”There is however, a danger that regulations can go too far,” said Golden, ”and we would urge that the raft of research data that finds no significant risk to bystanders be considered, before these regulations are finalised. The only research that Senator Power has even made mention to in her announcement last week, has been flawed studies done with little understanding of how these products work, studies that have been debunked by international experts as misleading to the public.”
Senator Power has also claimed that electronic cigarette vapour gives off ‘toxic chemicals’ and ‘toxins damaging to bystanders’. But the IVVA say this is a misleading presentation of the scientific research that has been done over the last number of years into these devices. They say claims of toxic emissions have to take into account that in toxicology terms, ‘the dose makes the poison’. They explain that when you compare the levels of toxins found in electronic cigarette vapour, in terms of parts per million, any toxins that ARE found are at such low levels both in comparison to tobacco cigarettes, and in comparison to occupational safety limits, they are negligible. In some cases, the toxins are actually similar to the levels found in nicotine inhalers.
Igor Burstyn, from the Department of Environmental and Occupational Health, at Drexel University in Boston is one such scientist. When he conducted a systematic review of the vapour produced by electronic cigarettes, he found ”..that there is no evidence that vaping produces inhalable exposures to these contaminants at a level that would prompt measures to reduce exposure by the standards that are used to ensure safety of workplaces.”
This is an important discovery, which must have caught the attention of British MPs, who recently decided to allow people working at the houses of parliament in London to vape their electronic cigarettes in certain parts of the Palaces of Westminster, including the bar on the parliament campus. It begs the question, if the UK have come to the conclusion that using electronic cigarettes in public is safe enough for members of their government, why isn’t that science being looked at in the same light here?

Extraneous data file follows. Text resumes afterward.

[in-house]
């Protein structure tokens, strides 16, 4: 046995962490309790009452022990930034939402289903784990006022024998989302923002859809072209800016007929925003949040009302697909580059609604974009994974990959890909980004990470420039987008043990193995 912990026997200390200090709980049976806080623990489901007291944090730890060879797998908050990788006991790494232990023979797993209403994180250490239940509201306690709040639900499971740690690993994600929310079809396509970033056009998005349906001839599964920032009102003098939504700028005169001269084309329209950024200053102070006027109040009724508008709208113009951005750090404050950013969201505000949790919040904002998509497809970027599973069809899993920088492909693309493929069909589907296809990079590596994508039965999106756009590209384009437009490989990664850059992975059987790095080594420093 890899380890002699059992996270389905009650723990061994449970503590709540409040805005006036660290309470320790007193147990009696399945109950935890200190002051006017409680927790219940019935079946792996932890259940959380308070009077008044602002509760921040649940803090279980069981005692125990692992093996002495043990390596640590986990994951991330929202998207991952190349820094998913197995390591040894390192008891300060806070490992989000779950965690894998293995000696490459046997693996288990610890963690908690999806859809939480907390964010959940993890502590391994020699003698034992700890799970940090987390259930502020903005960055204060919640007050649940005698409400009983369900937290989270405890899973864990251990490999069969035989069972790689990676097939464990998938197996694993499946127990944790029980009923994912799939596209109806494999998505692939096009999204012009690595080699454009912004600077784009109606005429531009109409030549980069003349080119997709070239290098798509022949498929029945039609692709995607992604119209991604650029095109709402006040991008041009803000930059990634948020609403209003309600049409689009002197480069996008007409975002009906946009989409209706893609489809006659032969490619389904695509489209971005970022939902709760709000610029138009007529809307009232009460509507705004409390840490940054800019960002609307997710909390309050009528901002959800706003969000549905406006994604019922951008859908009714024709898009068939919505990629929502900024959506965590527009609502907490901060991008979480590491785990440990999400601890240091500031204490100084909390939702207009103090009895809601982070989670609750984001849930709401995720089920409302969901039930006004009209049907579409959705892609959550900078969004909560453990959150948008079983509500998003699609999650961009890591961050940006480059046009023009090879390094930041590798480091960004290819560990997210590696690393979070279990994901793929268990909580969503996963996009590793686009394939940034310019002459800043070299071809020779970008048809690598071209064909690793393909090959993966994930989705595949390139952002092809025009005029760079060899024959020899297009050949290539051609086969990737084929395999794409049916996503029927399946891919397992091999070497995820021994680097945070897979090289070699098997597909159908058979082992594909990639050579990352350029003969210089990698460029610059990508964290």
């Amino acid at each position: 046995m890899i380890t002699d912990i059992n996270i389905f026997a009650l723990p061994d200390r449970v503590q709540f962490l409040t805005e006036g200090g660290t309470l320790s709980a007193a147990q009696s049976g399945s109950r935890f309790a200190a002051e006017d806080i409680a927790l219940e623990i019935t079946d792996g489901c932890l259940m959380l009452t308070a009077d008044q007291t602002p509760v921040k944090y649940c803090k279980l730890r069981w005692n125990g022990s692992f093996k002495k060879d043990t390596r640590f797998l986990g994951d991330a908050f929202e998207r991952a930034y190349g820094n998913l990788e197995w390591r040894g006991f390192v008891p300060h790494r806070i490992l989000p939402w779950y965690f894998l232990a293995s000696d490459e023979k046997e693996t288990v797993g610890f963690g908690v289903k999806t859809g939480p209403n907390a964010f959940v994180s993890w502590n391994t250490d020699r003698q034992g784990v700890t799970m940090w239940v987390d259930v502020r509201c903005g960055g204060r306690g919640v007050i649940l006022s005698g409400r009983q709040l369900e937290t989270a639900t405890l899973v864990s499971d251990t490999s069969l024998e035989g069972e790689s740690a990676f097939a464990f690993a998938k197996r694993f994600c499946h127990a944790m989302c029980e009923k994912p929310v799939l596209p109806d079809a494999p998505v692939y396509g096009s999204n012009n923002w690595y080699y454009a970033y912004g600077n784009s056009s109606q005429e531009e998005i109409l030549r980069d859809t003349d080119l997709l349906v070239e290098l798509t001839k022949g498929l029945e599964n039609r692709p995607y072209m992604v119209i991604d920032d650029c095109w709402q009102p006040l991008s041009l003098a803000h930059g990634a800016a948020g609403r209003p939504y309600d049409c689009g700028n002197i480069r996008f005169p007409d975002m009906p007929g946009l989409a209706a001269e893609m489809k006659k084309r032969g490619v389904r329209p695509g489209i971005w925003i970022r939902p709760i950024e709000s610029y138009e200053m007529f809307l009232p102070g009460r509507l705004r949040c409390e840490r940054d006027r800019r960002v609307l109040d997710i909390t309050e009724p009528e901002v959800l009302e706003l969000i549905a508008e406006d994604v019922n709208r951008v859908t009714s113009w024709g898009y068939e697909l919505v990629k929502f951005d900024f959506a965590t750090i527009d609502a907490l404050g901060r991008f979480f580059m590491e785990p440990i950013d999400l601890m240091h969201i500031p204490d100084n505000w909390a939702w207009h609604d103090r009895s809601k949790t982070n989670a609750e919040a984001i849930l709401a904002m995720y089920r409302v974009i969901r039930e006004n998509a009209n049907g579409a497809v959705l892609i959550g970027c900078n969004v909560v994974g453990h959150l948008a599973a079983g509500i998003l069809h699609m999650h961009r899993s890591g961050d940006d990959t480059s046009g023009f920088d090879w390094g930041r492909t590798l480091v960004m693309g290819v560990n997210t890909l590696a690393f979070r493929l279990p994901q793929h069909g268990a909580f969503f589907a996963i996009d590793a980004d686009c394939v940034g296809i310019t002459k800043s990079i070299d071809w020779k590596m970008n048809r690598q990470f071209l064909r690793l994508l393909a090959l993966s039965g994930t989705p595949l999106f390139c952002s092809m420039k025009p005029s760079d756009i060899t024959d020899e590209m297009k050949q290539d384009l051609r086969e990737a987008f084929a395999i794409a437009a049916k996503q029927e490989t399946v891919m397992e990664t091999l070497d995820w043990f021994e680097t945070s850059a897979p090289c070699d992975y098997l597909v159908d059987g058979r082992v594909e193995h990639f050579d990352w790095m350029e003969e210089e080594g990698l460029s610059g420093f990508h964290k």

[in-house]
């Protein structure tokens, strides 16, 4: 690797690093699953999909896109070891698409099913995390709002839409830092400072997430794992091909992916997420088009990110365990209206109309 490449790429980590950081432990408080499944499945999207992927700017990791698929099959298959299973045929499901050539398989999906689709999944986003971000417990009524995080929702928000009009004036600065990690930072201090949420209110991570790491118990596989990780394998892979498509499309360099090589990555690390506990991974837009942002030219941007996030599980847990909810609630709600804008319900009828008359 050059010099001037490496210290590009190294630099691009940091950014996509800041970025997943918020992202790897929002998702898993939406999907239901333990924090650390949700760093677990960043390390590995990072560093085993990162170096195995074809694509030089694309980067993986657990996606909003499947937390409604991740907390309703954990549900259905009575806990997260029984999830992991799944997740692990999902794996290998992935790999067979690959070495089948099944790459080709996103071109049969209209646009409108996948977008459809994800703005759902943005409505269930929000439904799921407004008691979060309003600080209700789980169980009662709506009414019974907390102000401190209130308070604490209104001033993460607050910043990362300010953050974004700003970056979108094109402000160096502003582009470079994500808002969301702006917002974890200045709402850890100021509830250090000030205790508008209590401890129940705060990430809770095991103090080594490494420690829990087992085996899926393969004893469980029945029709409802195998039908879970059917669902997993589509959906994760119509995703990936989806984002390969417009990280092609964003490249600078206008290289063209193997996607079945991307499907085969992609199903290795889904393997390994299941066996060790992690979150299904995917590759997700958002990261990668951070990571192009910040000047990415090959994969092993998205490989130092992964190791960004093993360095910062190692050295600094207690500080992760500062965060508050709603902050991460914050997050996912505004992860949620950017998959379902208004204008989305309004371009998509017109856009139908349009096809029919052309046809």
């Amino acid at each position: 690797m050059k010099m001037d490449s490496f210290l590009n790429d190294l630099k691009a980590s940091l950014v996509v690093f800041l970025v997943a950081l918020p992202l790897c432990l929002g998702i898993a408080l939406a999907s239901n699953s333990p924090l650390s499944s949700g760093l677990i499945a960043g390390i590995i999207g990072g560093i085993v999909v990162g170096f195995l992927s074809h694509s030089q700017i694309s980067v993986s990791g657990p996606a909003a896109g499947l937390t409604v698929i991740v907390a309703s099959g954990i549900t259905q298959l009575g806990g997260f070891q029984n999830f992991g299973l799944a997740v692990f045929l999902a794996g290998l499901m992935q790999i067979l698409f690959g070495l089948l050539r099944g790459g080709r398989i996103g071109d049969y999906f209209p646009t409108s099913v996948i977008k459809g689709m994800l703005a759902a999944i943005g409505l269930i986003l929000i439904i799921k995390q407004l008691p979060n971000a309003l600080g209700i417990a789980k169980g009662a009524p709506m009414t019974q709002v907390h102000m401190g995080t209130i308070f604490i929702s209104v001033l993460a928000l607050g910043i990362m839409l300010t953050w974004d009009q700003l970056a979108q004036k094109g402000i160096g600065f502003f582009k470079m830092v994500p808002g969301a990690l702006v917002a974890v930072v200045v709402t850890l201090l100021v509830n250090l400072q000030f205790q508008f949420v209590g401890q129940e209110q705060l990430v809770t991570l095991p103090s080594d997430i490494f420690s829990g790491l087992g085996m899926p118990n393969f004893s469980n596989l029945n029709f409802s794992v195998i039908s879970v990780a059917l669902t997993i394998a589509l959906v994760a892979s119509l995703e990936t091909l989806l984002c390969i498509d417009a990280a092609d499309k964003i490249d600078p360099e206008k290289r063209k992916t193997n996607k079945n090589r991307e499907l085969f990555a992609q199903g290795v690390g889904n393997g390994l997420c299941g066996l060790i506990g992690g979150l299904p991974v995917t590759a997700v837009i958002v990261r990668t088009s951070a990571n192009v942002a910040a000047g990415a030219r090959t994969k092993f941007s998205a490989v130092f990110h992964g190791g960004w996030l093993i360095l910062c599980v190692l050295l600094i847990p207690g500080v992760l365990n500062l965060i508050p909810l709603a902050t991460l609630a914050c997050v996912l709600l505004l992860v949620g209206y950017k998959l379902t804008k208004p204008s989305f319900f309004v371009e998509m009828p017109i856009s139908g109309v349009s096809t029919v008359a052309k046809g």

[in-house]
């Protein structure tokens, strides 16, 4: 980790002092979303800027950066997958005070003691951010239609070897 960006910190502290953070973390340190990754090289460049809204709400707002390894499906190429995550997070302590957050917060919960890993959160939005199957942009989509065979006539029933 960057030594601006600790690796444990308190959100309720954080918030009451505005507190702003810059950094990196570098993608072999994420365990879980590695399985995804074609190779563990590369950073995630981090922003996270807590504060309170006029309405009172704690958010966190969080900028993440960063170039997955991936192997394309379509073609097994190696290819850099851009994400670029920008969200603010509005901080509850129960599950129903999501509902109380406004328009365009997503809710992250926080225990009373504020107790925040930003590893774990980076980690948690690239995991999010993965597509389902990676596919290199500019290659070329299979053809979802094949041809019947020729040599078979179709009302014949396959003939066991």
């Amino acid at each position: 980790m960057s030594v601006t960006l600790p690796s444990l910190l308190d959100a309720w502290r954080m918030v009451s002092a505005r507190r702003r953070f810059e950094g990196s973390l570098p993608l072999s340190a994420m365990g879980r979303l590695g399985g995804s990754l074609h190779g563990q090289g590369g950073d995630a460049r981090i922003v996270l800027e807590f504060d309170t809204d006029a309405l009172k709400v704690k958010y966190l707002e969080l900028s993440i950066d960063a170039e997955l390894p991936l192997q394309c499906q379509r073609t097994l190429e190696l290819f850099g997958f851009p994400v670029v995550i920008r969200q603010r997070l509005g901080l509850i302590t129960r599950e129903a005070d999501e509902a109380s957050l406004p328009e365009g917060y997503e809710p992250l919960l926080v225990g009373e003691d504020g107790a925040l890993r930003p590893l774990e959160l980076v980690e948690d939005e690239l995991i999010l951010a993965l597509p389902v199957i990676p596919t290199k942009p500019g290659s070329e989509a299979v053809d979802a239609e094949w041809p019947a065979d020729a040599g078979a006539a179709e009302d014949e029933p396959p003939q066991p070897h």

”From the moment of the bill’s announcement, we’ve seen a lot of misinformation and scaremongering in the media.” Golden continues. ”We would hate to see adult smokers turned off this fantastic harm reduction tool because of catchy soundbites that have little basis in science and that aren’t backed up by research. Let’s not forget that recently 137 medical professionals from areas like tobacco research, public health, cardiology, and toxicology have all agreed with the findings that e-cigarettes are between 95% and 99% safer than smoking combustible tobacco.”
The association also claims that a number of measures suggested in this bill are unnecessary, given that work on a central European quality standard for the manufacture of e-cigarette products has already begun. Other measures, they say, may prove harmful to consumers, such as the plan to restrict the products to plain packaging. ”If we subject a harm reduction product such as e-cigarettes to the the same rules as the more harmful product they’re replacing, it makes them less attractive to the adult smokers who are looking for an alternative to smoking tobacco.”
About the IVVA: The Irish Vape Vendors Association represents independently owned Irish retailers specialising in e-cigarette products, and aims to safeguard both the advancement of the industry and consumer peace of mind. For more information you can visit their website at www.ivva.ie